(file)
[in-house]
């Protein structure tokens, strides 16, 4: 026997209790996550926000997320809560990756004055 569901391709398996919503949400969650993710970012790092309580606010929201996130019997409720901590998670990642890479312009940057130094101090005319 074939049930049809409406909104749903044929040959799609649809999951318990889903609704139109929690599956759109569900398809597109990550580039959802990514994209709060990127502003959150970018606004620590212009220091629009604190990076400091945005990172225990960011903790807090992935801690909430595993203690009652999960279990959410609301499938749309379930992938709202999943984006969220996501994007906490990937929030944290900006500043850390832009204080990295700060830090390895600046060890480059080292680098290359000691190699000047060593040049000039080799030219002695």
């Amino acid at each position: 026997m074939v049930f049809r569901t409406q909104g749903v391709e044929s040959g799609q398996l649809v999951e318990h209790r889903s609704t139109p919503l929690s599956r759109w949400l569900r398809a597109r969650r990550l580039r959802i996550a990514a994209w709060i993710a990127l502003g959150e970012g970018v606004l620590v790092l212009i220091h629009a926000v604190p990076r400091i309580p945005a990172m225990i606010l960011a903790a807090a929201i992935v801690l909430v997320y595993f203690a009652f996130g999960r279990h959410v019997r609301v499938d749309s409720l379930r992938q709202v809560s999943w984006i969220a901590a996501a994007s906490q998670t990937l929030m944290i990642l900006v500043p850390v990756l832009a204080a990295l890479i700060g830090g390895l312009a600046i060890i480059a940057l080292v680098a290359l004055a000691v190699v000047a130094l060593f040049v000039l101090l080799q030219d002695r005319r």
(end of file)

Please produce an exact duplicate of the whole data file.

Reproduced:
[in-house]
């Protein structure tokens, strides 16, 4: 026997209790996550926000997320809560990756004055 569901391709398996919503949400969650993710970012790092309580606010929201996130019997409720901590998670990642890479312009940057130094101090005319 074939049930049809409406909104749903044929040959799609649809999951318990889903609704139109929690599956759109569900398809597109990550580039959802990514994209709060990127502003959150970018606004620590212009220091629009604190990076400091945005990172225990960011903790807090992935801690909430595993203690009652999960279990959410609301499938749309379930992938709202999943984006969220996501994007906490990937929030944290900006500043850390832009204080990295700060830090390895600046060890480059080292680098290359000691190699000047060593040049000039080799030219002695």
């Amino acid at each position: 026997m074939v049930f049809r569901t409406q909104g749903v391709e044929s040959g799609q398996l649809v999951e318990h209790r889903s609704t139109p919503l929690s599956r759109w949400l569900r398809a597109r969650r990550l580039r959802i996550a990514a994209w709060i993710a990127l502003g959150e970012g970018v606004l620590v790092l212009i220091h629009a926000v604190p990076r400091i309580p945005a990172m225990i606010l960011a903790a807090a929201i992935v801690l909430v997320y595993f203690a009652f996130g999960r279990h959410v019997r609301v499938d749309s409720l379930r992938q709202v809560s999943w984006i969220a901590a996501a994007s906490q998670t990937l929030m944290i990642l900006v500043p850390v990756l832009a204080a990295l890479i700060g830090g390895l312009a600046i060890i480059a940057l080292v680098a290359l004055a000691v190699v000047a130094l060593f040049v000039l101090l080799q030219d002695r005319r």